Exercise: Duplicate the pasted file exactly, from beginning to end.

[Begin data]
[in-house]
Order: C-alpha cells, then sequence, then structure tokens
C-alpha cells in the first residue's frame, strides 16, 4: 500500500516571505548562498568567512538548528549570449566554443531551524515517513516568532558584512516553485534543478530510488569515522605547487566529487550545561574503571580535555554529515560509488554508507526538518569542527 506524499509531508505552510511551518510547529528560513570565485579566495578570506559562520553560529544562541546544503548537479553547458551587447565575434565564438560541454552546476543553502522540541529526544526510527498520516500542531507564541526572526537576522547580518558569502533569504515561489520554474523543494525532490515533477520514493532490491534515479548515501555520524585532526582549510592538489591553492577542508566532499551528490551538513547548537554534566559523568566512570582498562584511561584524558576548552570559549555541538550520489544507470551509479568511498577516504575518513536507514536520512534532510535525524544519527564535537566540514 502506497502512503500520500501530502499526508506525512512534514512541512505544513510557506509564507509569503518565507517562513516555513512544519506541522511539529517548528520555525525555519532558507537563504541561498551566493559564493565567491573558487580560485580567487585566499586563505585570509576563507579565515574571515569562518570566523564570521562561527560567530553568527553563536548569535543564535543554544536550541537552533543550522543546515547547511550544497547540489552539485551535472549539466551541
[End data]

[in-house]
Order: C-alpha cells, then sequence, then structure tokens
C-alpha cells in the first residue's frame, strides 16, 4: 500500500516571505548562498568567512538548528549570449566554443531551524515517513516568532558584512516553485534543478530510488569515522605547487566529487550545561574503571580535555554529515560509488554508507526538518569542527 506524499509531508505552510511551518510547529528560513570565485579566495578570506559562520553560529544562541546544503548537479553547458551587447565575434565564438560541454552546476543553502522540541529526544526510527498520516500542531507564541526572526537576522547580518558569502533569504515561489520554474523543494525532490515533477520514493532490491534515479548515501555520524585532526582549510592538489591553492577542508566532499551528490551538513547548537554534566559523568566512570582498562584511561584524558576548552570559549555541538550520489544507470551509479568511498577516504575518513536507514536520512534532510535525524544519527564535537566540514 502506497502512503500520500501530502499526508506525512512534514512541512505544513510557506509564507509569503518565507517562513516555513512544519506541522511539529517548528520555525525555519532558507537563504541561498551566493559564493565567491573558487580560485580567487585566499586563505585570509576563507579565515574571515569562518570566523564570521562561527560567530553568527553563536548569535543564535543554544536550541537552533543550522543546515547547511550544497547540489552539485551535472549539466551541